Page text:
*In a large bowl (if kneading by hand) or bread kneader (in something like a KitchenAid or Bosch mixer using the dough hook/attachment) add warm water/egg mixture, yeast, honey, oil and salt. Mix a little bit and let sit a few minutes to let the yeast start working.
*Add 1/2 of flour, mix a bit to incorporate the wet and dry ingredients.
*Sprinkle vital wheat gluten and mix a bit more.
*Add remaining flour 1 cup at a time, kneading/mixing in between until dough comes together and does not stick to your hands. Knead 8 minutes with an electric kneader or 10-15 minutes by hand.
*Shape dough into a large ball and place into a large oiled bowl.
*Cover with a kitchen towel and let rise in a warm spot until dough is doubled in size. I sometimes put another bowl with very warm water in the bottom and then set the bowl with the dough inside of it. It helps keep the rising dough warm which expedites the process a little bit. You can also turn your oven on to 200 degrees for a couple of minutes, turn it off and place covered bowl in the oven for a warm, draft free place to rise.
*Once dough has risen turn it out onto the counter, and cut into two pieces, if you desire. This actually isn’t necessary if you are making rolls. I think I just did it because I am used to doing that when I make 2 loaves of bread.
(If you wanted to at this point you could make this into 2 loaves or bread by kneading each piece lightly and shaping into loaves…make sure to have oiled hands…and placing in greased bread pans. Let rise until doubled or a little taller than top of bread pan. Bake at 375 degrees for 28-32 minutes.)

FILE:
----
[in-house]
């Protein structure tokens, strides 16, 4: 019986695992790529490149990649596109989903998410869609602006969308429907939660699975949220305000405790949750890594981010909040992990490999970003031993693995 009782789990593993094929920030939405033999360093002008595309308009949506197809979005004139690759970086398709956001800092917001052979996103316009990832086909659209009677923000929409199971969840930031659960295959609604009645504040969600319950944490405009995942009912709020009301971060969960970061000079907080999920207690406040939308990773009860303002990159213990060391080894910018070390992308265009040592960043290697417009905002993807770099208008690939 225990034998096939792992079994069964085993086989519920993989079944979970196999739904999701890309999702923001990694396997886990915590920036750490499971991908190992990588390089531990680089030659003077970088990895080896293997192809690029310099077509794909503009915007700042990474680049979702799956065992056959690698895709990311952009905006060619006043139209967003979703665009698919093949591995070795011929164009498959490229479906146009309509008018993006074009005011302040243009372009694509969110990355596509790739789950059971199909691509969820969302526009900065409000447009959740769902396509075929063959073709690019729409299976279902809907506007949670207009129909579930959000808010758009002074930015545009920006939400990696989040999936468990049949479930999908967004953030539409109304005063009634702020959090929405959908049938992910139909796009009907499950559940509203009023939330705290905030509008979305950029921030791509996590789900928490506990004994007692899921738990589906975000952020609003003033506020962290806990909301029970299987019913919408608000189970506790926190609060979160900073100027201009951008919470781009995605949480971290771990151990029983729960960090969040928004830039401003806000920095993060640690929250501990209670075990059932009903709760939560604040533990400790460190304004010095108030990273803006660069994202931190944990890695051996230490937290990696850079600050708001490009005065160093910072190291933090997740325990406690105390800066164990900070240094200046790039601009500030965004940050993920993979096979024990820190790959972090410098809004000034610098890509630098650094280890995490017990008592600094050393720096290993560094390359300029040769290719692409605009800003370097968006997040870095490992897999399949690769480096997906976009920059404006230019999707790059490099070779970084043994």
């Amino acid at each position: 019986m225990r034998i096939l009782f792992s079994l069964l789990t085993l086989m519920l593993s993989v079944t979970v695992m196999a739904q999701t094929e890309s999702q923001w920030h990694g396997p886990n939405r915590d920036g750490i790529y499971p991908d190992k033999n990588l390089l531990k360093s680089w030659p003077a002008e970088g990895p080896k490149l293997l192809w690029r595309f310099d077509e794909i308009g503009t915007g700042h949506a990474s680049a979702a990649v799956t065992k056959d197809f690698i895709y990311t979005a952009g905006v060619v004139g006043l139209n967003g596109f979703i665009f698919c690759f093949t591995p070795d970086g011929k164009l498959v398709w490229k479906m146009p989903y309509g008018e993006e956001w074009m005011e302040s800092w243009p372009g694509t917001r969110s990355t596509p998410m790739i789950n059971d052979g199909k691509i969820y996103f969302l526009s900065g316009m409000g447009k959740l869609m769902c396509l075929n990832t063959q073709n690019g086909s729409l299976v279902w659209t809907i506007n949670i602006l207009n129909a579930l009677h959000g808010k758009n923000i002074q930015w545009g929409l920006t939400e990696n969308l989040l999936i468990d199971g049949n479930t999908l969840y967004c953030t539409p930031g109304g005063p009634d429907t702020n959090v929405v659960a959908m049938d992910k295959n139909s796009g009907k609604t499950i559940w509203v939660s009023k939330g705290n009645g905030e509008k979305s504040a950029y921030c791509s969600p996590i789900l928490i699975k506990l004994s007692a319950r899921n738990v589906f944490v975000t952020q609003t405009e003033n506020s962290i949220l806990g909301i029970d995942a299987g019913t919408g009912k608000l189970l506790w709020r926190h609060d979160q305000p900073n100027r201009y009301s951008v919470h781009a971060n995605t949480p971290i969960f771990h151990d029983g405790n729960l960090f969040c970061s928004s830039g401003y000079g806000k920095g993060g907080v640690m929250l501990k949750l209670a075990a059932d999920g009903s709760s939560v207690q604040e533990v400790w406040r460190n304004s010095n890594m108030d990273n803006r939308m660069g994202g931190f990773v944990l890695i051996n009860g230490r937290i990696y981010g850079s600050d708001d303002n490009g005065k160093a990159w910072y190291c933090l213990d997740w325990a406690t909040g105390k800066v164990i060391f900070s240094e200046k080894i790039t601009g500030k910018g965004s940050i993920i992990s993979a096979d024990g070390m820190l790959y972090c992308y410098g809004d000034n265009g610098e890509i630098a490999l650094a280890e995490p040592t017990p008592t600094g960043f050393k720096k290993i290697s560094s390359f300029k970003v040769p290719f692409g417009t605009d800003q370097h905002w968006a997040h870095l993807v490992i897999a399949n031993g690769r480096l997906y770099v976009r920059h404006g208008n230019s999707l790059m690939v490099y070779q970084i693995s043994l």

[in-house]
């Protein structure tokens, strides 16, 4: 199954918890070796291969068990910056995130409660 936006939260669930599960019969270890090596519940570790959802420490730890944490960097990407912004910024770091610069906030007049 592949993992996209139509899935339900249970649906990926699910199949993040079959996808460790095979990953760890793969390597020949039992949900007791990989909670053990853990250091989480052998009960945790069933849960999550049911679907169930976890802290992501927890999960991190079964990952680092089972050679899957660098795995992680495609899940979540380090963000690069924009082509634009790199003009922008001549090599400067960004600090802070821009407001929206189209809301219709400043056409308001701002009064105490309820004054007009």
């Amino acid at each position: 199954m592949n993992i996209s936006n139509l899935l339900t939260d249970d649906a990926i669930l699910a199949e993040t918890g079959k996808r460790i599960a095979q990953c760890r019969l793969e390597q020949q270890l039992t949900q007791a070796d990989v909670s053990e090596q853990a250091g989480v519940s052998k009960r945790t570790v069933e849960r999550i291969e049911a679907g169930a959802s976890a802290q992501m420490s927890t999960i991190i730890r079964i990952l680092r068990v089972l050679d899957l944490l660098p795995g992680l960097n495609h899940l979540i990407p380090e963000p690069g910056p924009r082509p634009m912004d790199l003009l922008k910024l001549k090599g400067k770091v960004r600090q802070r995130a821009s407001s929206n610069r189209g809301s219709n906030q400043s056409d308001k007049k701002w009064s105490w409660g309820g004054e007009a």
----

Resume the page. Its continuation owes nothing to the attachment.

*Oil hands and grab a good handful of dough, squish and work it a little bit in your hands to get air bubbles out.
*Take the dough in one hand and make an “OK” symbol with your other hand. Push dough gently through the hole from the inside of your hand to the outside. This will make a smooth looking roll. Pinch off dough between your thumb and index finger that are making the “okay” sign when you get your desired size of dough. Remember the rolls will rise until at least doubled so don’t make them too big! You will get the hang of it. The part that was pinched off should be the bottom of the roll. Place them in a greased baking dish or cookie sheet. Make sure there is enough space in between rolls to allow them to rise sufficiently!
*Cover with kitchen towel, let rise in warm place until doubled in size.
*After rolls have risen, bake in a 375 degree oven for 12-14 minutes and golden brown. When they are done baking and still hot you can brush with melted butter to give a “shiny” appearance to the roll top.
If you want to have a Brown & Serve roll:
*Bake risen dough at 250 degrees for 20-25 minutes. (After taking the first batch out at 20 minutes I decided to bake the remaining batches a bit longer and turned out nicer at around 23-24 minutes).
*Let cool on pan for about 20 minutes. Finish them cooling off on a wire rack.
*Can keep in a sealed, plastic bag in the fridge for up to a week.
*When ready to use just bake rolls on a pan in a 400 degree oven for 8-10 minutes!